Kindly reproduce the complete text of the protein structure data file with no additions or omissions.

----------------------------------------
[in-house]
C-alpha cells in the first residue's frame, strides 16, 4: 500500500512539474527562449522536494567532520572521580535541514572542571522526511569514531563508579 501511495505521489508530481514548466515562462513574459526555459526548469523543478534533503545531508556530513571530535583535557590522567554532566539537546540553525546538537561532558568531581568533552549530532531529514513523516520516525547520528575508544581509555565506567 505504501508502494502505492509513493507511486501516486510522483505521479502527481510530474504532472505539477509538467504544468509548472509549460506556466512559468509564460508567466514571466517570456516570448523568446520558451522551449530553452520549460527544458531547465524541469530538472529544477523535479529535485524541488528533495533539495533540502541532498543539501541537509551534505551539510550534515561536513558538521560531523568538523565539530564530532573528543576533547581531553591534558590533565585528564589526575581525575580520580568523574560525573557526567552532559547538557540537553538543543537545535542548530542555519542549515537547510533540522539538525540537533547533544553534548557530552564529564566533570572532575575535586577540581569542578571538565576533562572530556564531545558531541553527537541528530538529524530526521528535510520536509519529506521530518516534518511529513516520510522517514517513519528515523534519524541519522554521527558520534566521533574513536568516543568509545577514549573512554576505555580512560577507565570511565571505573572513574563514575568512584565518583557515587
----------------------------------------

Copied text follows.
[in-house]
C-alpha cells in the first residue's frame, strides 16, 4: 500500500512539474527562449522536494567532520572521580535541514572542571522526511569514531563508579 501511495505521489508530481514548466515562462513574459526555459526548469523543478534533503545531508556530513571530535583535557590522567554532566539537546540553525546538537561532558568531581568533552549530532531529514513523516520516525547520528575508544581509555565506567 505504501508502494502505492509513493507511486501516486510522483505521479502527481510530474504532472505539477509538467504544468509548472509549460506556466512559468509564460508567466514571466517570456516570448523568446520558451522551449530553452520549460527544458531547465524541469530538472529544477523535479529535485524541488528533495533539495533540502541532498543539501541537509551534505551539510550534515561536513558538521560531523568538523565539530564530532573528543576533547581531553591534558590533565585528564589526575581525575580520580568523574560525573557526567552532559547538557540537553538543543537545535542548530542555519542549515537547510533540522539538525540537533547533544553534548557530552564529564566533570572532575575535586577540581569542578571538565576533562572530556564531545558531541553527537541528530538529524530526521528535510520536509519529506521530518516534518511529513516520510522517514517513519528515523534519524541519522554521527558520534566521533574513536568516543568509545577514549573512554576505555580512560577507565570511565571505573572513574563514575568512584565518583557515587